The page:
Anchorage Pioneer Home resumes limited visitation

Bill and Philip Badger taking time to visit in-person on Wednesday afternoon, at the Anchorage...
Bill and Philip Badger taking time to visit in-person on Wednesday afternoon, at the Anchorage Pioneer Home.(KTUU)
Published: Feb. 3, 2021 at 6:51 PM AKST
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ANCHORAGE, Alaska (KTUU) - The state’s largest Pioneer Home is resuming a limited visitation policy for residents and their families. The change comes 11 months after the state-owned assisted living facility closed its doors to the public, amid the growing presence of COVID-19 in Alaska.

According to Anchorage Pioneer Home administrator Rich Saville, the decision to start visitations follows the recent downward trend in COVID-19 cases in the community — and the successful vaccination of around 90% of the residents that currently live in the facility. Around 50% of the staff at the APH have also been vaccinated as well.

Saville says the pandemic has taken a toll on everyone at the Pioneer Home, residents and employees alike. There have been very limited options for families and residents to interact.

“We haven’t had anybody coming in unless it’s family in a hospice or end-of-life type of situation,” Saville said. “We’ve really tried to get our elders to stay in as much as possible, of course, they have free-will and they can leave.”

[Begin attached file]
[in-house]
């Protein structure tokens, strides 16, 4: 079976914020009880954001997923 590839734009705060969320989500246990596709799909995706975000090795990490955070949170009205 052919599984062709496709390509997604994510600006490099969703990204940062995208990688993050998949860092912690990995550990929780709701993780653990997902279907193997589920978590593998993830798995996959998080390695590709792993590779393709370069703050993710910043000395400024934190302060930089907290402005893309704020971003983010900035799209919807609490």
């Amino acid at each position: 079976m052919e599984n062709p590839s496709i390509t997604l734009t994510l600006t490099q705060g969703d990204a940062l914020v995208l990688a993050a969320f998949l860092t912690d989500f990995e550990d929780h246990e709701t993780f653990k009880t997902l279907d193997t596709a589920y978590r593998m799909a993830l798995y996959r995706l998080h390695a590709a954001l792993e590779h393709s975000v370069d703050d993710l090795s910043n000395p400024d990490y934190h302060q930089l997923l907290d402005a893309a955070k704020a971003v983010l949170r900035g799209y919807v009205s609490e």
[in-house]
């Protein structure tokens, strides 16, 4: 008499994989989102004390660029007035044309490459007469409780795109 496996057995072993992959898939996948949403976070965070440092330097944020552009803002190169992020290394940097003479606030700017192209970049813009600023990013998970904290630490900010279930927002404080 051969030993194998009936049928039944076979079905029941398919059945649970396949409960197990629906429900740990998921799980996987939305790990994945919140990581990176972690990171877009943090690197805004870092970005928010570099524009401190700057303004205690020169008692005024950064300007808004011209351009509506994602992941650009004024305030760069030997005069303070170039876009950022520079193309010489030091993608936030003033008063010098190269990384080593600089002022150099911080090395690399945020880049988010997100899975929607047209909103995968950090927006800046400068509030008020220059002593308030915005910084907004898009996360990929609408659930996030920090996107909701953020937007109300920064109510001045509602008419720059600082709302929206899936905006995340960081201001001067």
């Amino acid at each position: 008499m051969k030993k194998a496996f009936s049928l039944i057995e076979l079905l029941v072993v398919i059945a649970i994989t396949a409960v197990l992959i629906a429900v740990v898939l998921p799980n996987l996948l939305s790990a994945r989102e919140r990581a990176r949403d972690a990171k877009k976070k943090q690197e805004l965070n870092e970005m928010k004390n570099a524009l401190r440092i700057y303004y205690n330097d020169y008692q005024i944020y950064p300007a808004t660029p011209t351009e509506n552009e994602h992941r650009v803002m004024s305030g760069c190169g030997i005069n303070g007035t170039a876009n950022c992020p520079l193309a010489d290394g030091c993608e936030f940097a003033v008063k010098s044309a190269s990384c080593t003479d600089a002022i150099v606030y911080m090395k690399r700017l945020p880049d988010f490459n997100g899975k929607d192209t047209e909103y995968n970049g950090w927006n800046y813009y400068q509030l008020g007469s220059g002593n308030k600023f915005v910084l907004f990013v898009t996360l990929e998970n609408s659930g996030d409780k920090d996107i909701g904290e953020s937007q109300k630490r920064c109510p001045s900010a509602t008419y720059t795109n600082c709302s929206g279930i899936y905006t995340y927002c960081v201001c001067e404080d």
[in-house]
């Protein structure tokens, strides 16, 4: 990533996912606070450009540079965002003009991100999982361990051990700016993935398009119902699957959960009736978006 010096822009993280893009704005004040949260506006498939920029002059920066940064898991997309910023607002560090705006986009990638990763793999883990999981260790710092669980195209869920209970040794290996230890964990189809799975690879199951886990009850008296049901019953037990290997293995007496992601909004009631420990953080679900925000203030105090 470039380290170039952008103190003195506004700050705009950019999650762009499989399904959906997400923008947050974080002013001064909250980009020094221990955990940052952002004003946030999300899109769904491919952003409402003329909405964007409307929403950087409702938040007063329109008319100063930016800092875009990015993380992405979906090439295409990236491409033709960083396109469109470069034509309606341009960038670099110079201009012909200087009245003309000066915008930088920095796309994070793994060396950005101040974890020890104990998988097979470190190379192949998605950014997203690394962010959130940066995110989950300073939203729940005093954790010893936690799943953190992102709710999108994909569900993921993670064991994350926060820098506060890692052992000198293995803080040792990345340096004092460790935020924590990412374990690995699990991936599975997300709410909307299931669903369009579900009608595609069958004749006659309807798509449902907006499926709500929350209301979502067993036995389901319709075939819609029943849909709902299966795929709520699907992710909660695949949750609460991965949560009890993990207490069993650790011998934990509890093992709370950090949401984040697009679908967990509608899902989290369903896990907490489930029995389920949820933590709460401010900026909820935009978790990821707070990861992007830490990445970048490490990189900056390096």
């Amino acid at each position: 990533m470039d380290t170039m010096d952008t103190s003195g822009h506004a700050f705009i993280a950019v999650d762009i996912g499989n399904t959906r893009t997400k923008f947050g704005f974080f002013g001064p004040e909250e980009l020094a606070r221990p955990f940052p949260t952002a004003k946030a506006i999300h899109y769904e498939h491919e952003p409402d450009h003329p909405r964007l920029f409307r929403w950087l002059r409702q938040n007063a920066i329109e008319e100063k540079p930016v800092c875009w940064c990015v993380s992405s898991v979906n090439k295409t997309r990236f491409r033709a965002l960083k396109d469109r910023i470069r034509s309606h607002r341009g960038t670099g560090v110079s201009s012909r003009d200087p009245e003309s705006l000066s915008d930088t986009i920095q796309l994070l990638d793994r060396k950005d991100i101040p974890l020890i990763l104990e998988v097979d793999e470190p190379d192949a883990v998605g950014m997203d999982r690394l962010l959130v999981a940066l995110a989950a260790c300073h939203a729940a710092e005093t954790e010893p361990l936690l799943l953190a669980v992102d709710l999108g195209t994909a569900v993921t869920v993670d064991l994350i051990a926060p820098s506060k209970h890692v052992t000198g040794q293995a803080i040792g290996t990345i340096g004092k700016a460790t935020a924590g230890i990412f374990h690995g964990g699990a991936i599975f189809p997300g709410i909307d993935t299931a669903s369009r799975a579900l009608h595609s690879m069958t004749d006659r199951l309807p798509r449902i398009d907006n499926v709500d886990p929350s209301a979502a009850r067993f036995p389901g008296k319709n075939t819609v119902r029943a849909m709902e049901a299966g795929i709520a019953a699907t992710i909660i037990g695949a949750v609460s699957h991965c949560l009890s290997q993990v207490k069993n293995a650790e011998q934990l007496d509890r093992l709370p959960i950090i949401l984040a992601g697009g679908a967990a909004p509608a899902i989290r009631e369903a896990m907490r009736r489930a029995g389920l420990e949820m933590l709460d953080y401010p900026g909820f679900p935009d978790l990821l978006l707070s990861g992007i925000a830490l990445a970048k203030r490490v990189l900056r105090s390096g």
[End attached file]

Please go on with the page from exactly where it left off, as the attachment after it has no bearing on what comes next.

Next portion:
On Wednesday, sisters Kim Kiml and Winter Wolf were able to drop their mother’s monthly care package in person for the first time since early 2020. Their mother has dementia and it’s been difficult to rely on phone and video calls as their only method of speaking with her.

“It’s awesome that they let us do this for her,” Kiml said. “She looks forward to it.”

Carrying a box full of Valentine’s Day decorations, Wolf told Alaska’s News Source that they planned on making up for lost time by celebrating a few holidays early.

“I hope her Easter decorations aren’t still up,” she laughed. “That’s what was the last time I saw her.”

Lynn Seitz was able to see her mother first, while several of her siblings plan to take turns visiting soon.

“Well, it was a little bit of a shock to be there in person, and think about how long it’s been,” she said. “Just talking about how nice it was to see each other in person and talking about things we were going to do in her room together — regular daily things.”

For Saville, the return of visitors is a sight for sore eyes. It’s been difficult for his staff to keep people away from their loved ones for almost a year. His staff hopes to continue offering limited visits between residents and their family members as long as the risk of COVID-19 continues to decrease in Anchorage.

“One of the consistent things I have said to people is ‘I really have no idea what this is like for you, I can only imagine it’s got to be difficult.’ So, to see people come in to see their mom or dad, we feel like a weight’s been taken off our shoulders,” he said.

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